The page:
Saturday, October 27, 2007

Is Religion the Problem

Dinesh D'Souza debated atheist writer Christopher Hitchens (God is Not Great) at King's College the other evening. You can read D'Souza's summary of the proceedings at his blog and you can watch the entire debate here.

The topic of the debate was the question Is Religion the Problem? but in my opinion, that's the wrong topic for a debate between a theist and an atheist. The fundamental question which should be addressed is whether belief in God is reasonable. Contemporary anti-theists like to recite a litany of egregious historical shortcomings and crimes of the various world religions and use that as evidence to justify the conclusion that God does not exist. What often gets overlooked is that there's no logical connection between whatever atrocities of which votaries of some religion may be guilty and the matter of God's existence. The historical record only counts against, or in favor of, the truth of a particular set of religious beliefs about God.

Anyway, watch the video of the debate and decide for yourself who you think won.


Catholic Judges

Antonin Scalia, in a recent speech at Villanova, made the perhaps surprising claim that there's no such thing as a "Catholic judge." Robert Miller at First Things agrees with him, and so do I. In fact, I would argue that there's no such thing as a Christian judge, or at least there shouldn't be.

It is the judge's duty to interpret the law. There is no Catholic or Christian interpretation of the law any more than there is a Christian interpretation of French. The law says what it says regardless of what we'd like it to say, and it is the judge's obligation to rule on what it says. It is the legislator's job to write the law and certainly one can be a Christian legislator, but their's is a duty toward the law much different than the duty of interpreting it.

Miller quotes Rick Garnett toward the end of his essay who:

agrees with Scalia's main point but thinks that he is still a "Catholic judge" whether he likes it or not. Garnett writes: "To be a Catholic judge . . . is to be a judge in the way a Catholic, like everyone else, should be a judge: To take seriously one's obligation to decide impartially, to submit to the rule of law, rather than one's own preferences, and to have an appropriate humility about the task one is charged to perform. Obviously, this is not a distinctively Catholic way of judging, . . . but it is, I think, the way a Catholic should judge. It's also the way Justice Scalia thinks he should judge and, I'm confident, he thinks this way (at least in part) because he is a Catholic."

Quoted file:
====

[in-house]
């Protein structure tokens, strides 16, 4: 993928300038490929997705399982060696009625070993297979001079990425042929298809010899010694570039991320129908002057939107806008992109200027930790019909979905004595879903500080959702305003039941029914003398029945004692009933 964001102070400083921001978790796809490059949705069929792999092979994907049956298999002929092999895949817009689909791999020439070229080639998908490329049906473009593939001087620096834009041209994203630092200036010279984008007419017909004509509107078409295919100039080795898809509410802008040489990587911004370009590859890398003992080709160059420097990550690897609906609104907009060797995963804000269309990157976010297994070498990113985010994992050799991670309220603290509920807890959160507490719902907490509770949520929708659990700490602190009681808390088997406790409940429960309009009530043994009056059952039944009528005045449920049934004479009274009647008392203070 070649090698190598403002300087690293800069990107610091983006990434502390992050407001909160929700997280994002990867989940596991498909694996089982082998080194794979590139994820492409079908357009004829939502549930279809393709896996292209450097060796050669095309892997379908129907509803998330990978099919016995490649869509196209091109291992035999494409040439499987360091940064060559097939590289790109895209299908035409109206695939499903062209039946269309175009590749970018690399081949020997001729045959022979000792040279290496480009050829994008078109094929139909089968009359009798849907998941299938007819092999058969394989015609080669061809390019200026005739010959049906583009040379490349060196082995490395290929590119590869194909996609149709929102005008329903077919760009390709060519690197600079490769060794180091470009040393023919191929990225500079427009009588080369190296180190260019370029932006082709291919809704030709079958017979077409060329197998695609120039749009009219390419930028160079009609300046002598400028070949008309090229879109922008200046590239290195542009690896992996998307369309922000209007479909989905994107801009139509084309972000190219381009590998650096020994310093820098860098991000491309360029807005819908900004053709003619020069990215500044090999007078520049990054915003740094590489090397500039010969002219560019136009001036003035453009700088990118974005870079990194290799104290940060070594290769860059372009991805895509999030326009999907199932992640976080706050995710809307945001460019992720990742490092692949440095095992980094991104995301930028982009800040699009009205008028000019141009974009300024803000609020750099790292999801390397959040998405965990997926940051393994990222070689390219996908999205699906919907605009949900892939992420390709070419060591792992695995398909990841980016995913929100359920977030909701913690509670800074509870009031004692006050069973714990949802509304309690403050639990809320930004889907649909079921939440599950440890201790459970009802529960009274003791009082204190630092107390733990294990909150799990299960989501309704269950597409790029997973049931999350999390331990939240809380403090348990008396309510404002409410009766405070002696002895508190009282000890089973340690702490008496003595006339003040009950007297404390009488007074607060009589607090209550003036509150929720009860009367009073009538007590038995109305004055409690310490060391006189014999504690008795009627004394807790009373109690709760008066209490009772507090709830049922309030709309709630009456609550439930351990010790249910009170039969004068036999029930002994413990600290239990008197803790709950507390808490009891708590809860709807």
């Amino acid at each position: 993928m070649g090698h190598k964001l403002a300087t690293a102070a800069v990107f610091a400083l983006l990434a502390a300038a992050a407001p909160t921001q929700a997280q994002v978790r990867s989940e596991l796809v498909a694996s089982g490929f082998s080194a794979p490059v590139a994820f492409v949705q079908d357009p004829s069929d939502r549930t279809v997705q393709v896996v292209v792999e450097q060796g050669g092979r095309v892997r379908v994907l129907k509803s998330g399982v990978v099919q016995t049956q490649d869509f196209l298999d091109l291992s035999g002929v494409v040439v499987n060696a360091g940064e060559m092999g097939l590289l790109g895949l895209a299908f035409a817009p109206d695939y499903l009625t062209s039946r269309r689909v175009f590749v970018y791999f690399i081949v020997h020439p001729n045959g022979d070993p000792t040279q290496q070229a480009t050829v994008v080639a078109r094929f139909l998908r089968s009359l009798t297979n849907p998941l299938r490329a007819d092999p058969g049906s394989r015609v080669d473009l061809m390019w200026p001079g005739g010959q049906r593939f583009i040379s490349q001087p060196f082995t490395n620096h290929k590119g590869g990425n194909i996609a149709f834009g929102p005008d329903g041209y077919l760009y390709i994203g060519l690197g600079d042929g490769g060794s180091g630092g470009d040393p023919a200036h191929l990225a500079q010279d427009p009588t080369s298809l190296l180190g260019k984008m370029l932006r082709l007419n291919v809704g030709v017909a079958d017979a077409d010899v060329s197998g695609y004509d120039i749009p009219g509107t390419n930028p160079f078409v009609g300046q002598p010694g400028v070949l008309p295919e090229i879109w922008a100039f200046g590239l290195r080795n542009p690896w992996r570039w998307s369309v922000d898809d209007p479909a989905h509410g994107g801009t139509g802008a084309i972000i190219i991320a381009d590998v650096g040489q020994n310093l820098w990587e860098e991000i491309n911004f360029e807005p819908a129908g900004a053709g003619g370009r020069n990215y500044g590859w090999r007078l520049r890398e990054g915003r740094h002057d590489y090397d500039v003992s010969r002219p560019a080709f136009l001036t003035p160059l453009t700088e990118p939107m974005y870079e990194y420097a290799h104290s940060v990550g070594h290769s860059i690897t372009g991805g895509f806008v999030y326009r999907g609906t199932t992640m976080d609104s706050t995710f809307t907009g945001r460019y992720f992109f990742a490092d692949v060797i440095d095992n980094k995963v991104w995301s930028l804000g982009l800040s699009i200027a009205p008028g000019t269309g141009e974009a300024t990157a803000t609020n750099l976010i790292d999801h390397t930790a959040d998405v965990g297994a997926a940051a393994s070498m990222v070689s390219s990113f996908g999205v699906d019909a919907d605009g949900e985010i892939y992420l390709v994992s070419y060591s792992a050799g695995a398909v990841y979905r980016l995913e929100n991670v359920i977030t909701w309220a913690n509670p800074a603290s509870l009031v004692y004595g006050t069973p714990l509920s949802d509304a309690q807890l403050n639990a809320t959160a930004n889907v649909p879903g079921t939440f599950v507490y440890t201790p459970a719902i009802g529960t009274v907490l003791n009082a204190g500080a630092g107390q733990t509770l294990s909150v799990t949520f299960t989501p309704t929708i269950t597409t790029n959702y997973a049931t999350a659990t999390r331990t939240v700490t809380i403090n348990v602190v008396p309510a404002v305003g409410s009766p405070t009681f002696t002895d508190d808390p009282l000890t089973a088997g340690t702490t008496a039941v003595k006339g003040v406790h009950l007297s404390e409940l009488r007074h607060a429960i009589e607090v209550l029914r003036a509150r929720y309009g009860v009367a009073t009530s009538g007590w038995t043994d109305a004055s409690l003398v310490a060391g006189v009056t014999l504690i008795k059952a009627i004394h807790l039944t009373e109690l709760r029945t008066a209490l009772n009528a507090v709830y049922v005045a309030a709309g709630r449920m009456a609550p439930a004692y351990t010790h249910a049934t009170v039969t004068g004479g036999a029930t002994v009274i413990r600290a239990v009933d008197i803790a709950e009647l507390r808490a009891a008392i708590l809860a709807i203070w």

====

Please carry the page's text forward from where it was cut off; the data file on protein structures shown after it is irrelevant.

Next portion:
As Miller points out, however, "a Catholic judge is not merely a Catholic who is a judge but someone who judges in a way different from other judges precisely because he is Catholic - and this is exactly what Scalia denies he does." Scalia, in other words, believes it is emphatically not his duty to make law but to interpret it. Would that all judges believed the same.


Empty Shells

One of my students has responded to our post about the second grader suspended for drawing a water pistol with this anecdote:

At my high school a classmate of mine was suspended for two weeks and expulsion was pending an administrative hearing for having spent shotgun shells in the bed of his pick up truck. He was not expelled but did have to wait for the hearing to determine that. What sense did that make? Spent shot gun shells can't hurt anyone. There was no gun and the only crime he was guilty of was not being neat enough to clean out his truck before going to school.

Perhaps there was more to this than what the student who relates it was aware, perhaps not. But if not, it's hard to think of words to express the utter mindlessness of the school officials who suspended this boy. It is as if their job requires them to be little more than unthinking machines or zombies who have no ability to actually reason their way through particular cases. A zero tolerance policy regarding firearms means to them that anyone who brings to school anything at all associated with a weapon faces suspension.

A spent shotgun shell, though, is no more a threat to someone than is a photograph of a gun in a magazine. I wonder if the school library has purged from its shelves every copy of Outdoor Life or other magazines likely to carry ads for guns. I wonder if students are allowed to wear membership patches for the NRA or Izaak Walton League on their clothing. I wonder if the boy had had a hammer or baseball bat in his truck, far deadlier implements than an empty shotgun shell, whether he would have faced a two week suspension.

These questions, however, would only occur to rational individuals to ask, and that appears to be a cohort in which school administrators are becoming increasingly uncommon.